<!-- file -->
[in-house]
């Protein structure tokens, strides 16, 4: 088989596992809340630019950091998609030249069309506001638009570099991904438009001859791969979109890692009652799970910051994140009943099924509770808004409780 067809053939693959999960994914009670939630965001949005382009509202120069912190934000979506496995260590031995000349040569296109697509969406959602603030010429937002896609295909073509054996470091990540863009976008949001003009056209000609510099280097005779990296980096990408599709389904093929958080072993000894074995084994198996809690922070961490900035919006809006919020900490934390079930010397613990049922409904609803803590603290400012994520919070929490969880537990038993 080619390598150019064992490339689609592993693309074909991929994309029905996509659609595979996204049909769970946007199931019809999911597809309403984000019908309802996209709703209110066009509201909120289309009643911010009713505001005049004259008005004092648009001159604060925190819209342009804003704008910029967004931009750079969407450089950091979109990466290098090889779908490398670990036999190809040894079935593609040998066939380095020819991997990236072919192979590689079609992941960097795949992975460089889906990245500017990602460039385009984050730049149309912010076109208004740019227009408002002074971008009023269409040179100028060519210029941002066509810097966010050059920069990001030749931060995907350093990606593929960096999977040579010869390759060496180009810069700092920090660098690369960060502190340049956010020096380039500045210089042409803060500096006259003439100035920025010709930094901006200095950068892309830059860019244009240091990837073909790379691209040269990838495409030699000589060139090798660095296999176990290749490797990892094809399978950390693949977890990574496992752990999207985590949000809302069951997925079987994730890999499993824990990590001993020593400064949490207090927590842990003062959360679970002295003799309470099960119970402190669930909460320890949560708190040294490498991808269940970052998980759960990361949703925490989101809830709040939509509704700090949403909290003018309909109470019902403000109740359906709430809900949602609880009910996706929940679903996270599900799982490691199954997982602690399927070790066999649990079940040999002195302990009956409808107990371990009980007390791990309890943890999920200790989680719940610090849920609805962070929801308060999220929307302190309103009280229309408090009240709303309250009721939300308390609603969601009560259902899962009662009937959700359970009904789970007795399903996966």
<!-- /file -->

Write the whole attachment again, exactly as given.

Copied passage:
[in-house]
């Protein structure tokens, strides 16, 4: 088989596992809340630019950091998609030249069309506001638009570099991904438009001859791969979109890692009652799970910051994140009943099924509770808004409780 067809053939693959999960994914009670939630965001949005382009509202120069912190934000979506496995260590031995000349040569296109697509969406959602603030010429937002896609295909073509054996470091990540863009976008949001003009056209000609510099280097005779990296980096990408599709389904093929958080072993000894074995084994198996809690922070961490900035919006809006919020900490934390079930010397613990049922409904609803803590603290400012994520919070929490969880537990038993 080619390598150019064992490339689609592993693309074909991929994309029905996509659609595979996204049909769970946007199931019809999911597809309403984000019908309802996209709703209110066009509201909120289309009643911010009713505001005049004259008005004092648009001159604060925190819209342009804003704008910029967004931009750079969407450089950091979109990466290098090889779908490398670990036999190809040894079935593609040998066939380095020819991997990236072919192979590689079609992941960097795949992975460089889906990245500017990602460039385009984050730049149309912010076109208004740019227009408002002074971008009023269409040179100028060519210029941002066509810097966010050059920069990001030749931060995907350093990606593929960096999977040579010869390759060496180009810069700092920090660098690369960060502190340049956010020096380039500045210089042409803060500096006259003439100035920025010709930094901006200095950068892309830059860019244009240091990837073909790379691209040269990838495409030699000589060139090798660095296999176990290749490797990892094809399978950390693949977890990574496992752990999207985590949000809302069951997925079987994730890999499993824990990590001993020593400064949490207090927590842990003062959360679970002295003799309470099960119970402190669930909460320890949560708190040294490498991808269940970052998980759960990361949703925490989101809830709040939509509704700090949403909290003018309909109470019902403000109740359906709430809900949602609880009910996706929940679903996270599900799982490691199954997982602690399927070790066999649990079940040999002195302990009956409808107990371990009980007390791990309890943890999920200790989680719940610090849920609805962070929801308060999220929307302190309103009280229309408090009240709303309250009721939300308390609603969601009560259902899962009662009937959700359970009904789970007795399903996966």